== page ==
Quote of the Day: Censuring Bush
OK, it's from Friday, but I'm just reading it this morning. Andy McCarthy has a great post at The Corner, which I'm repeating in its entirety because it provides some historical context to Russ Feingold's censure efforts:
Who said the following? “[N]othing” in federal statutory lawRead the whole thing. Oh wait, you just did.shall limit the constitutional power of the President to take such measures as he deems necessary to protect the Nation against actual or potential attack or other hostile acts of a foreign power, to obtain foreign intelligence information deemed essential to the security of the United States, or to protect national security information against foreign intelligence activities. Nor shall anything … be deemed to limit the constitutional power of the President to take such measures as he deems necessary to protect the United States against the overthrow of the Government by force or other unlawful means, or against any other clear and present danger to the structure or existence of the Government.Was it “King George” Bush (ludicrously referred to as a “monarch” by Sen. Russ Feingold today)? Vice President Cheney? Or maybe Karl Rove? Fox News? Rush Limbaugh? National Review?
Well, no. It was none of those. Instead, the foregoing forceful assertion of robust executive power to do whatever in the President’s judgment was necessary to protect the Nation against foreign threats, including to conduct electronic surveillance inside the United States, was made by … the United States Congress.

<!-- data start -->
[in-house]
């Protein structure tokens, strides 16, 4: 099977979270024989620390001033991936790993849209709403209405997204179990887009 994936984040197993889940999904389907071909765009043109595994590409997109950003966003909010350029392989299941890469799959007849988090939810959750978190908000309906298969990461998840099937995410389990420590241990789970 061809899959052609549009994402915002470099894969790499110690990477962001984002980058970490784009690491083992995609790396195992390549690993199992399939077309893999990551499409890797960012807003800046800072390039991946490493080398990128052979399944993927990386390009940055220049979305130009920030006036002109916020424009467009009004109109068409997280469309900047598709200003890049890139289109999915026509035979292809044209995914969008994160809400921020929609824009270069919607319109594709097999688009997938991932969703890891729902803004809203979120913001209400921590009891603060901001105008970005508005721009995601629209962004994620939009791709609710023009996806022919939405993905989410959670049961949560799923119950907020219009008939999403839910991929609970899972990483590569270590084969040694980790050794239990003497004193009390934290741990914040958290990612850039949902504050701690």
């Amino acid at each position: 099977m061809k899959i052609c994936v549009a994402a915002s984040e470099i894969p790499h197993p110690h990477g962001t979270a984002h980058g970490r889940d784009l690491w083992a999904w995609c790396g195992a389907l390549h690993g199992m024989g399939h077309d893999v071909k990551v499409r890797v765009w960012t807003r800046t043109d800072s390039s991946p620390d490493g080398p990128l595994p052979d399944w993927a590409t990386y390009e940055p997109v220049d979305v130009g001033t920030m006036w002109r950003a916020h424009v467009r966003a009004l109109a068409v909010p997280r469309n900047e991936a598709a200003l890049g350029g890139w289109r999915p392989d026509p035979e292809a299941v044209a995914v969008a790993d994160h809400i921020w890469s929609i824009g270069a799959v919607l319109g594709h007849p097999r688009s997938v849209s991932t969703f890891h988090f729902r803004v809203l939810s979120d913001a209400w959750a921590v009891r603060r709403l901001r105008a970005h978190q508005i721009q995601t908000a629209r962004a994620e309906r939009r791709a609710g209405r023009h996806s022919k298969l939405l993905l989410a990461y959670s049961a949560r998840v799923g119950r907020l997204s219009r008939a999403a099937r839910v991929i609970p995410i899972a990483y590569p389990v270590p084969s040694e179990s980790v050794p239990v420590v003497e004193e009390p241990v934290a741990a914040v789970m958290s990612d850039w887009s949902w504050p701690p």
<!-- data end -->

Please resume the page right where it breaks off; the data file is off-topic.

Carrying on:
It is from Section 2511(3) of Title 18, United States Code – a provision enacted in 1968 in conjunction with the first federal wiretapping law. Its purpose was to make plain what had been universally understood since constitutional governance began in 1789: it would be unconstitutional for Congress to enact a law that purported to seize control of, or reduce, the constitutional authority of the President to collect intelligence in order to protect the American people from hostile foreigners.
The Congress, with the complicity of President Jimmy Carter, blatantly violated its own statute when it enacted FISA in 1978 and undertook to seize what a decade before it said could not be seized.
So embarrassingly obvious was the transgression that Congress felt compelled to bleach it out by repealing Section 2511(3) and pretending the whole thing never happened. (Unlike the President, when Congress violates the law, it can make that law disappear.)
It was an imperious maneuver by the 1978 Congress, ignoring checks and balances and declaring that Congress, not the Constitution, was our ultimate ruler. It was downright oligarchical.
So should we censure Congress?
Maybe Sen. Feingold, staunch libertarian that he purports to be, should read the Federalist Papers. He might start with No. 72, in which Hamilton warned, for the sake of liberty, that Americans remain on guard against “[t]he propensity of the legislative department to intrude upon the rights, and to absorb the powers, of the other departments[.]”